The hardware is good, very good! It looks great, it feels nice to use, it’s got great battery life, but it’s lacking something very important when it comes to tablets in the current market: That’s right! Ice Cream Sandwich – Despite their “it will be released ASAP” response, I’m honestly not satisfied with that as an answer. Why is it that development would not take a half step back to incorporate ICS, when it’s the market standard. It’s disappointing, but Motorola have only let themselves down with this.

The Xoom 2 is very good, I wanted it to be and it could have been great, but it just doesn’t stand out among the other Android Tablets and has certainly been lost in the hype around the launch of the new iPad. I think Phil Nickinson summed it up best when I was talking with him, he stated “It’s nice hardware, but the same old Honeycomb”.





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Frank Benign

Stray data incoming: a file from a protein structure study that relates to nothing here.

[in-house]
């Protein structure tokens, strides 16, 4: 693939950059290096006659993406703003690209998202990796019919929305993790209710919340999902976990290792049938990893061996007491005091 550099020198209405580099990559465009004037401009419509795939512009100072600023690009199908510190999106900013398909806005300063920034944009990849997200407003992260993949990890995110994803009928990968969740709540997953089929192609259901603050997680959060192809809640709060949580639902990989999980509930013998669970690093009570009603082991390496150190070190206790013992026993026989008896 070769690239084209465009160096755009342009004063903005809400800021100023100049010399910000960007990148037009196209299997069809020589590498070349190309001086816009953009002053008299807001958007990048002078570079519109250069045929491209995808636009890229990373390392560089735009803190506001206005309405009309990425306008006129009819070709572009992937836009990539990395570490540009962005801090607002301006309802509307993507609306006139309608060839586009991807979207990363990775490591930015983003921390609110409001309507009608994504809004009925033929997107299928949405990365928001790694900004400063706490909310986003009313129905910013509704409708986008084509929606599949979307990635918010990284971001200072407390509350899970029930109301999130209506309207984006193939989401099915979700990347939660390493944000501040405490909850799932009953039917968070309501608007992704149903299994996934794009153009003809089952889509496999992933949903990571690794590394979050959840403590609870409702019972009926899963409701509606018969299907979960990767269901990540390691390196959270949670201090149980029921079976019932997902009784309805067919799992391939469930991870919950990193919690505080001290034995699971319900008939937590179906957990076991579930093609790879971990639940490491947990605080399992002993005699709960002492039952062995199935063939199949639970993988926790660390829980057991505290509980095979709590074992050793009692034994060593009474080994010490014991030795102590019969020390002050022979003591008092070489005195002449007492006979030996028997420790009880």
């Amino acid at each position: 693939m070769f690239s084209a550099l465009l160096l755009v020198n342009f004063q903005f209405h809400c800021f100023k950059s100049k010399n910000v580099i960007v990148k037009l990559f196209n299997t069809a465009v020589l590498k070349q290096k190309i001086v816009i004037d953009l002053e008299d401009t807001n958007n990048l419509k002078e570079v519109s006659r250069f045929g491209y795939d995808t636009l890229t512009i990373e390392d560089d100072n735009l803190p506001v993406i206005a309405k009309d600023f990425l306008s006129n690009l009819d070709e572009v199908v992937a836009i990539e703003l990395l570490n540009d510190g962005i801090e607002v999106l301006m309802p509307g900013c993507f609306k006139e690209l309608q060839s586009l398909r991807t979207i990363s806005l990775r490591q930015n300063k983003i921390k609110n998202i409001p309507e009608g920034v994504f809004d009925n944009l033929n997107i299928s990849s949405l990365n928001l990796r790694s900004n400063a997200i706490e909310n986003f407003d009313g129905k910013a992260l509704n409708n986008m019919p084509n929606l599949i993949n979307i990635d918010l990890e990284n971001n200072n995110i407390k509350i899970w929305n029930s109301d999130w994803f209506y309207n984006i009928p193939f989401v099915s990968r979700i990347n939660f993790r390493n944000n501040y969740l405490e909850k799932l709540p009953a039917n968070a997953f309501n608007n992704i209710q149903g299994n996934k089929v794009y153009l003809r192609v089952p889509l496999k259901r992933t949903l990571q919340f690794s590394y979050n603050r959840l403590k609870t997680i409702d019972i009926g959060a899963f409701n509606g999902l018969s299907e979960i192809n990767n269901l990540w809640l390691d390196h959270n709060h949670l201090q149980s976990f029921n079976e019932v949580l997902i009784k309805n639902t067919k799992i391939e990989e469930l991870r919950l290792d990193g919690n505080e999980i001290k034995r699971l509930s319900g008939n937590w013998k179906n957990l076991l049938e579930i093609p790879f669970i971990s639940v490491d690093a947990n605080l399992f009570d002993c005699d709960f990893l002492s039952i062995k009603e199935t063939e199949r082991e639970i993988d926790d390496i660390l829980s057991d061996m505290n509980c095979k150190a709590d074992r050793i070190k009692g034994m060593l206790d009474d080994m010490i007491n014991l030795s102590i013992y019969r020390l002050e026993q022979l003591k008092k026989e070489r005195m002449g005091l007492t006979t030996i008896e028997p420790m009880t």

Frank Benign
8 years ago

IMO, the widescreen form factor is not the best for tablets.

Matt Booth
Matt Booth
Reply to  Frank Benign
8 years ago

Depends on your intended use – for watching movies then 16:9/16:10 is ideal. However I agree that for most other uses such as web browsing etc 4:3 is better

Johann Lo
Johann Lo
8 years ago

Moto is amongst the worst of the OEMs re: timely OS updates. But unfortunately they often make very good hardware (Razr Maxx, original atrix for example).

their flashing/BL unlock method is also a lot more obscure/tricky than Sammy/HTC for example (IMO)

DzeRNumbrd
8 years ago

OK so Motorola had two options here: Option 1: Let you use the hardware right now for 2 months* with Honeycomb then give you an OTA ICS update. OR Option 2: Not let you use it *at all* for 2 months and then release with ICS on it. In both options you have to wait for ICS. Only in the first option do you get to use the hardware while you wait for it. So obviously Option 1 is superior and yet you cane them for giving you this superior option? *=2 months is an example to make my point –… Read more »